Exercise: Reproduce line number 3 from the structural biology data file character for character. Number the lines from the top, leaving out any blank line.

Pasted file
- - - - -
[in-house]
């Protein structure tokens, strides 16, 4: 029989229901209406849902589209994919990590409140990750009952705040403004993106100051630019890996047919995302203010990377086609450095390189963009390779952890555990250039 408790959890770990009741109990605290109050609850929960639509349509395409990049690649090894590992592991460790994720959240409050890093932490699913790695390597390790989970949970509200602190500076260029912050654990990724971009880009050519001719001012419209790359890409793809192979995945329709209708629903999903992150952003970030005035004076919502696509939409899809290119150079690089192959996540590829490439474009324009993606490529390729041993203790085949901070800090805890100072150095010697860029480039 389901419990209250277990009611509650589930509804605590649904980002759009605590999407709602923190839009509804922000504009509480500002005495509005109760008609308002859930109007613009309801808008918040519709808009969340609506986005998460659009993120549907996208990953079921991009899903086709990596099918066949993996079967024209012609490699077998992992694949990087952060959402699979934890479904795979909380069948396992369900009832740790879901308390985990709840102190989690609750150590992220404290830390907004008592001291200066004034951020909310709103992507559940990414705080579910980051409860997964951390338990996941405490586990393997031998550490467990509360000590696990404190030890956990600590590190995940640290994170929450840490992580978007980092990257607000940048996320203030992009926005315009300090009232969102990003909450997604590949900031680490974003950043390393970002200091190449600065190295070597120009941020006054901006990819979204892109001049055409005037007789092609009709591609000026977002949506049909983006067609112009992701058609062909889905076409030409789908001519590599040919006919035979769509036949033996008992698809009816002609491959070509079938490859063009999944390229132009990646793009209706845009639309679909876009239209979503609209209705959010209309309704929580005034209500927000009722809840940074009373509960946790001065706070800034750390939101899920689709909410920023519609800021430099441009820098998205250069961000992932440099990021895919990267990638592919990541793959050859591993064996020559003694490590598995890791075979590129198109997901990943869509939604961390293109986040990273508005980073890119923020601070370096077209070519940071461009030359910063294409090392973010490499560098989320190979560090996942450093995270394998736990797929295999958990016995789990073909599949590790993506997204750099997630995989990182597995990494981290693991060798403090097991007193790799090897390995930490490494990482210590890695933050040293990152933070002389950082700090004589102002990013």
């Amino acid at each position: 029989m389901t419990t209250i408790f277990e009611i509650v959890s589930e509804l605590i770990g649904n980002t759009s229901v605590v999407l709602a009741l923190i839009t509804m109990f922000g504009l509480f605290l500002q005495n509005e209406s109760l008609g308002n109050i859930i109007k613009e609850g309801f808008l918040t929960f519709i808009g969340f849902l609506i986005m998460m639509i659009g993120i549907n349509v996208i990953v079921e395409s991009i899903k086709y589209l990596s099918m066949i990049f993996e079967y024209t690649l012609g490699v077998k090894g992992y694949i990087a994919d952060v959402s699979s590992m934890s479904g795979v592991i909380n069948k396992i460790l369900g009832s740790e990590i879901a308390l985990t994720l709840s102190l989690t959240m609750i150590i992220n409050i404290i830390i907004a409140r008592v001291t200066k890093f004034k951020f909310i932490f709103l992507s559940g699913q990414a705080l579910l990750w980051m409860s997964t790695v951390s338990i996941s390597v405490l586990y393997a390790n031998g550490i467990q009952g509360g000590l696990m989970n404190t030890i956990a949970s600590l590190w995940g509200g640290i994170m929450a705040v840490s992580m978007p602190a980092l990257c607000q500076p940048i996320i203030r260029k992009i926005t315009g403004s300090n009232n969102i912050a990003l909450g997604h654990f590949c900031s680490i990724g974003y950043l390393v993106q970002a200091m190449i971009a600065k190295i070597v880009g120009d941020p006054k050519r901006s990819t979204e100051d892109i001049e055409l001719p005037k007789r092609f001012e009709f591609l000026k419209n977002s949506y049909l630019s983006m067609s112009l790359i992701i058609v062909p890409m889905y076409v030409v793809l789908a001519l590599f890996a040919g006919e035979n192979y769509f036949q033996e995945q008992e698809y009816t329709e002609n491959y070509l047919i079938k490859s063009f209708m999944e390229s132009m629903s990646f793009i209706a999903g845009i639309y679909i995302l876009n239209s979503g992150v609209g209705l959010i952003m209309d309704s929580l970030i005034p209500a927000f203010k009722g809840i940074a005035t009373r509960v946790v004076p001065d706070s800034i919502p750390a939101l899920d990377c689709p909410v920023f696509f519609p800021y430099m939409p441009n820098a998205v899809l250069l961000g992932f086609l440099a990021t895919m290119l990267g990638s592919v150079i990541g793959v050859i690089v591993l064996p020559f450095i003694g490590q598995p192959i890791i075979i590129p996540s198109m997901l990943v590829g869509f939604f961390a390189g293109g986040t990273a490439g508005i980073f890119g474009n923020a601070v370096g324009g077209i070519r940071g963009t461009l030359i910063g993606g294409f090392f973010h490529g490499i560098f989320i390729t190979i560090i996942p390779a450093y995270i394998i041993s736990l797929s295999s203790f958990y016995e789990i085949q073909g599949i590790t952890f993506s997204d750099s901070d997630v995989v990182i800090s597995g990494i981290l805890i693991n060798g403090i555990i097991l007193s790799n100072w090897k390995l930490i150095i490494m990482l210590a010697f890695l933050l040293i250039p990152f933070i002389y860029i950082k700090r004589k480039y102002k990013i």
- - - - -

């Amino acid at each position: 029989m389901t419990t209250i408790f277990e009611i509650v959890s589930e509804l605590i770990g649904n980002t759009s229901v605590v999407l709602a009741l923190i839009t509804m109990f922000g504009l509480f605290l500002q005495n509005e209406s109760l008609g308002n109050i859930i109007k613009e609850g309801f808008l918040t929960f519709i808009g969340f849902l609506i986005m998460m639509i659009g993120i549907n349509v996208i990953v079921e395409s991009i899903k086709y589209l990596s099918m066949i990049f993996e079967y024209t690649l012609g490699v077998k090894g992992y694949i990087a994919d952060v959402s699979s590992m934890s479904g795979v592991i909380n069948k396992i460790l369900g009832s740790e990590i879901a308390l985990t994720l709840s102190l989690t959240m609750i150590i992220n409050i404290i830390i907004a409140r008592v001291t200066k890093f004034k951020f909310i932490f709103l992507s559940g699913q990414a705080l579910l990750w980051m409860s997964t790695v951390s338990i996941s390597v405490l586990y393997a390790n031998g550490i467990q009952g509360g000590l696990m989970n404190t030890i956990a949970s600590l590190w995940g509200g640290i994170m929450a705040v840490s992580m978007p602190a980092l990257c607000q500076p940048i996320i203030r260029k992009i926005t315009g403004s300090n009232n969102i912050a990003l909450g997604h654990f590949c900031s680490i990724g974003y950043l390393v993106q970002a200091m190449i971009a600065k190295i070597v880009g120009d941020p006054k050519r901006s990819t979204e100051d892109i001049e055409l001719p005037k007789r092609f001012e009709f591609l000026k419209n977002s949506y049909l630019s983006m067609s112009l790359i992701i058609v062909p890409m889905y076409v030409v793809l789908a001519l590599f890996a040919g006919e035979n192979y769509f036949q033996e995945q008992e698809y009816t329709e002609n491959y070509l047919i079938k490859s063009f209708m999944e390229s132009m629903s990646f793009i209706a999903g845009i639309y679909i995302l876009n239209s979503g992150v609209g209705l959010i952003m209309d309704s929580l970030i005034p209500a927000f203010k009722g809840i940074a005035t009373r509960v946790v004076p001065d706070s800034i919502p750390a939101l899920d990377c689709p909410v920023f696509f519609p800021y430099m939409p441009n820098a998205v899809l250069l961000g992932f086609l440099a990021t895919m290119l990267g990638s592919v150079i990541g793959v050859i690089v591993l064996p020559f450095i003694g490590q598995p192959i890791i075979i590129p996540s198109m997901l990943v590829g869509f939604f961390a390189g293109g986040t990273a490439g508005i980073f890119g474009n923020a601070v370096g324009g077209i070519r940071g963009t461009l030359i910063g993606g294409f090392f973010h490529g490499i560098f989320i390729t190979i560090i996942p390779a450093y995270i394998i041993s736990l797929s295999s203790f958990y016995e789990i085949q073909g599949i590790t952890f993506s997204d750099s901070d997630v995989v990182i800090s597995g990494i981290l805890i693991n060798g403090i555990i097991l007193s790799n100072w090897k390995l930490i150095i490494m990482l210590a010697f890695l933050l040293i250039p990152f933070i002389y860029i950082k700090r004589k480039y102002k990013i």